Mandelblit Hasn’t Indicted Netanyahu—Because He Can’t

Attorney General Avichai Mandelblit holds a press conference at the Ministry of Justice in Jerusalem, announcing his decision that Prime Minister Benjamin Netanyahu will stand trial for bribery, fraud and breach of trust, November 21, 2019. (Hadas Parush/FLASH90)

In all the discussion about Attorney General Avichai Mandelblit’s decision to indict Israeli Prime Minister Binyamin Netanyahu‏‏ on charges of corruption, it has scarcely been noticed that no formal indictment has yet been filed.

The reason for the lag is not just the pace of paperwork in the state of Israel. The reason is much more substantive than that.

According to the existing law—and without any additional input from PM Netanyahu—any member of Knesset, including a prime minister, is protected by a procedural immunity. This requires that before any indictment is filed, the attorney general must first submit the charge sheet to the Knesset speaker and ask whether the prime minister will seek procedural immunity, constitutional scholar Suzie Navot explained to The Times of Israel.

In the current political impasse, the caretaker government has not been able to staff Knesset committees, including the House Committee, which would review immunity requests.

“He [Mandelblit] cannot file charges. He has to present the indictment to the speaker and then wait for Netanyahu’s decision whether he wants procedural immunity or not,” she said.

“He just has to say that he wants the immunity and then only when a new government is formed and the Knesset committee starts working, they’ll deal with it… months from now,” she said.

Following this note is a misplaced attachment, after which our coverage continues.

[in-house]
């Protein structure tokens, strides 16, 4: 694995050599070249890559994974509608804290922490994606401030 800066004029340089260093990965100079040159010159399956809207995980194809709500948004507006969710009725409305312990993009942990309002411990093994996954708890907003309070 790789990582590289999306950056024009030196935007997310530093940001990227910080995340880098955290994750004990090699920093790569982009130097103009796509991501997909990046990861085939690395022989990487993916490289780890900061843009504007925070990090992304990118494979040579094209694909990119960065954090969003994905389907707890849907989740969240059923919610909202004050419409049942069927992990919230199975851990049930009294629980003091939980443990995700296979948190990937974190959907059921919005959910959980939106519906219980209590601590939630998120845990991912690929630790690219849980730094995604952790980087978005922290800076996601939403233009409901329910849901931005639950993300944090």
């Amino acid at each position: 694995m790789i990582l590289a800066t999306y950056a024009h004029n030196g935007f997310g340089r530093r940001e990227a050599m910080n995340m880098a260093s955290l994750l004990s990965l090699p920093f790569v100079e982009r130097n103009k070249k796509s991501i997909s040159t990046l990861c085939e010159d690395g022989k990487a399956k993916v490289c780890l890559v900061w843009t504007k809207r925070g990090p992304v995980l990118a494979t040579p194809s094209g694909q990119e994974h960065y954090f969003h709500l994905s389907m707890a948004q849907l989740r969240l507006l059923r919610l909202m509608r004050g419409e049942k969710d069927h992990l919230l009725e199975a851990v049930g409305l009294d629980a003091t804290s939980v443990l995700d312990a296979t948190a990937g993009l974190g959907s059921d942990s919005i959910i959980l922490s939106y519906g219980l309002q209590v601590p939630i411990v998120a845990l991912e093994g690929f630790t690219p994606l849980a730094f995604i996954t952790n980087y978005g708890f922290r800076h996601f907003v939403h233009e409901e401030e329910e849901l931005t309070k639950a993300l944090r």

Then there is the question of whether the committee, once formed, would grant Netanyahu immunity from prosecution.

That would depend on whether its members are persuaded that the prime minister has sufficient grounds to claim such immunity.

The law sets forth four “grounds” which would allow the House Committee to refuse to lift Netanyahu’s immunity: if the alleged crime was committed in the line of his parliamentary duties; the indictment is served in “bad faith”; the alleged wrongdoing was committed in the Knesset building and was already dealt with within the Knesset; or if prosecution would cause “real damage … to the representation of the electorate.”

In the event that a new government is formed and Knesset committee members are appointed, the House Committee could decide to reject or accept a request for immunity on any of those grounds. If the committee should vote to accept it, the High Court, which has said explicitly that it reserves the right to overrule Knesset actions of a “judicial” nature such as this, could still intervene to remove his immunity.

Of course, a lot could happen between now and then.